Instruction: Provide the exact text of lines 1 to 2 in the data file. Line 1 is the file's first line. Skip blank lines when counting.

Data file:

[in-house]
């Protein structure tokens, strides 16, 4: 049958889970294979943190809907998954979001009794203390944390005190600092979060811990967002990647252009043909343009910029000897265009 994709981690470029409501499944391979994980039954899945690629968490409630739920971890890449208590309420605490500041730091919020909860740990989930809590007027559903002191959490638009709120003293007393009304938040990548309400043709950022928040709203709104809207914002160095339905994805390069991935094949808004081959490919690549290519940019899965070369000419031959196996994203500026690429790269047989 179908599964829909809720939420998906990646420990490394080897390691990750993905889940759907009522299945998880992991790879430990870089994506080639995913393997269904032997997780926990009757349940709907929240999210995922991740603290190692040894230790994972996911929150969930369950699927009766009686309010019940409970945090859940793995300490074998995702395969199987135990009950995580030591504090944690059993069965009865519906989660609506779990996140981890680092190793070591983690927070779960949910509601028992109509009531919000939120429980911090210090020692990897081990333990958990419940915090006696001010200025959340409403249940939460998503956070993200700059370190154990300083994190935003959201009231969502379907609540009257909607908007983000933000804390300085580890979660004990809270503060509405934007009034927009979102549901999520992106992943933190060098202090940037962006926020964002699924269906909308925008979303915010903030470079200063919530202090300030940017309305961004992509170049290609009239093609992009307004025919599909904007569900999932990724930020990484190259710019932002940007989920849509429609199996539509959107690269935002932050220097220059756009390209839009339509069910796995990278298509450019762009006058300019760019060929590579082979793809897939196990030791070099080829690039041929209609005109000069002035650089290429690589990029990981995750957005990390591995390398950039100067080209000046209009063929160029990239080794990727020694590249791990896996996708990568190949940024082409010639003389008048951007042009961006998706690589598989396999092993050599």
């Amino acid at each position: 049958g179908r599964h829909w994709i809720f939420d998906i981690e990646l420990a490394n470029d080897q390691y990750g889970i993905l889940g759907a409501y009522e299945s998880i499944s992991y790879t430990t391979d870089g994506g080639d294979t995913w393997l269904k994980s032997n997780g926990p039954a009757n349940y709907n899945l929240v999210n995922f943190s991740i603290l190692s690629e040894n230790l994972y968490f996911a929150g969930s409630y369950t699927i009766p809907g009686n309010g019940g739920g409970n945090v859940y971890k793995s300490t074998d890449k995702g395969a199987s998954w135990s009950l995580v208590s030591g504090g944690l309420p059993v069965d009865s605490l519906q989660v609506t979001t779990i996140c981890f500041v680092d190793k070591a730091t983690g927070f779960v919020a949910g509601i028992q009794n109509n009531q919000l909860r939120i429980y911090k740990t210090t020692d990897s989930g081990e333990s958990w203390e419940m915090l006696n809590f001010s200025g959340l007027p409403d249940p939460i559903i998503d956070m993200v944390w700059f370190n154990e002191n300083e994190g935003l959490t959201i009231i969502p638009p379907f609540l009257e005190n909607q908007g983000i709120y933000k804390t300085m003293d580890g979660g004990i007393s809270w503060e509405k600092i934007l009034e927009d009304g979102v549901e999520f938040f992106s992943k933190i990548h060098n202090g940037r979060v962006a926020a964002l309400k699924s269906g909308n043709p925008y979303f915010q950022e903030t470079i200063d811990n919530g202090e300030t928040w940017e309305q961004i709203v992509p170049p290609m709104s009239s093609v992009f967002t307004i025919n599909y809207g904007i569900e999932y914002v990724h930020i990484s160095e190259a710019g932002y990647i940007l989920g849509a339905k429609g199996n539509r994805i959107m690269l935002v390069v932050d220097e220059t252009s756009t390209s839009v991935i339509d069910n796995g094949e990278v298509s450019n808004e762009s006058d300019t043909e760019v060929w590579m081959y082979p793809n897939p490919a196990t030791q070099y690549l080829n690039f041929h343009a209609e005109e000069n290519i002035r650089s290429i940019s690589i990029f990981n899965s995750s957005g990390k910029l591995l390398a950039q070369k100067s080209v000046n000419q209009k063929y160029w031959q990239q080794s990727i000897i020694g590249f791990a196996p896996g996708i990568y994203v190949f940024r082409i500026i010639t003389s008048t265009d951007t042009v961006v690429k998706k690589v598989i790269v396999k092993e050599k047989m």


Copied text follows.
[in-house]
């Protein structure tokens, strides 16, 4: 049958889970294979943190809907998954979001009794203390944390005190600092979060811990967002990647252009043909343009910029000897265009 994709981690470029409501499944391979994980039954899945690629968490409630739920971890890449208590309420605490500041730091919020909860740990989930809590007027559903002191959490638009709120003293007393009304938040990548309400043709950022928040709203709104809207914002160095339905994805390069991935094949808004081959490919690549290519940019899965070369000419031959196996994203500026690429790269047989 179908599964829909809720939420998906990646420990490394080897390691990750993905889940759907009522299945998880992991790879430990870089994506080639995913393997269904032997997780926990009757349940709907929240999210995922991740603290190692040894230790994972996911929150969930369950699927009766009686309010019940409970945090859940793995300490074998995702395969199987135990009950995580030591504090944690059993069965009865519906989660609506779990996140981890680092190793070591983690927070779960949910509601028992109509009531919000939120429980911090210090020692990897081990333990958990419940915090006696001010200025959340409403249940939460998503956070993200700059370190154990300083994190935003959201009231969502379907609540009257909607908007983000933000804390300085580890979660004990809270503060509405934007009034927009979102549901999520992106992943933190060098202090940037962006926020964002699924269906909308925008979303915010903030470079200063919530202090300030940017309305961004992509170049290609009239093609992009307004025919599909904007569900999932990724930020990484190259710019932002940007989920849509429609199996539509959107690269935002932050220097220059756009390209839009339509069910796995990278298509450019762009006058300019760019060929590579082979793809897939196990030791070099080829690039041929209609005109000069002035650089290429690589990029990981995750957005990390591995390398950039100067080209000046209009063929160029990239080794990727020694590249791990896996996708990568190949940024082409010639003389008048951007042009961006998706690589598989396999092993050599």